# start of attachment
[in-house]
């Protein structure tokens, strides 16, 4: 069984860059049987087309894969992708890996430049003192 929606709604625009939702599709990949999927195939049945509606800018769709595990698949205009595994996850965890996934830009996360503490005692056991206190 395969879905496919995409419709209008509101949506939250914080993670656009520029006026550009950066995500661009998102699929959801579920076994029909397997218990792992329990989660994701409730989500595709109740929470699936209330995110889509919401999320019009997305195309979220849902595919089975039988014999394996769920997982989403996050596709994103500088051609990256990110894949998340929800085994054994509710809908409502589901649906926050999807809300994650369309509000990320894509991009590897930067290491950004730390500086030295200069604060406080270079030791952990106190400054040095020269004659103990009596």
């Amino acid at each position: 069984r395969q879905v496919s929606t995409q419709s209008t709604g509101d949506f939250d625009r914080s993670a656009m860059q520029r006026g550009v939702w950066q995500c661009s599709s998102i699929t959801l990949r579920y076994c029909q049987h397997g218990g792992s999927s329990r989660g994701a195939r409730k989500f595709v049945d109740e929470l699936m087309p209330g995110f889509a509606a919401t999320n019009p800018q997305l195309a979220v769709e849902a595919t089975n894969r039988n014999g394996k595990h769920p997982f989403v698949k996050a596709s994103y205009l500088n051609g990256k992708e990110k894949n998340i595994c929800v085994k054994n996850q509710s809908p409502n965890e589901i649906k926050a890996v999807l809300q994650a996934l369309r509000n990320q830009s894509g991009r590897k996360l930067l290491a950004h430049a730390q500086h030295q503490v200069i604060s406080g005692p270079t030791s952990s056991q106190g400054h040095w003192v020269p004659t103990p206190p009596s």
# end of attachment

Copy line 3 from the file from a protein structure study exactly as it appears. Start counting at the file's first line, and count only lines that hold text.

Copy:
């Amino acid at each position: 069984r395969q879905v496919s929606t995409q419709s209008t709604g509101d949506f939250d625009r914080s993670a656009m860059q520029r006026g550009v939702w950066q995500c661009s599709s998102i699929t959801l990949r579920y076994c029909q049987h397997g218990g792992s999927s329990r989660g994701a195939r409730k989500f595709v049945d109740e929470l699936m087309p209330g995110f889509a509606a919401t999320n019009p800018q997305l195309a979220v769709e849902a595919t089975n894969r039988n014999g394996k595990h769920p997982f989403v698949k996050a596709s994103y205009l500088n051609g990256k992708e990110k894949n998340i595994c929800v085994k054994n996850q509710s809908p409502n965890e589901i649906k926050a890996v999807l809300q994650a996934l369309r509000n990320q830009s894509g991009r590897k996360l930067l290491a950004h430049a730390q500086h030295q503490v200069i604060s406080g005692p270079t030791s952990s056991q106190g400054h040095w003192v020269p004659t103990p206190p009596s």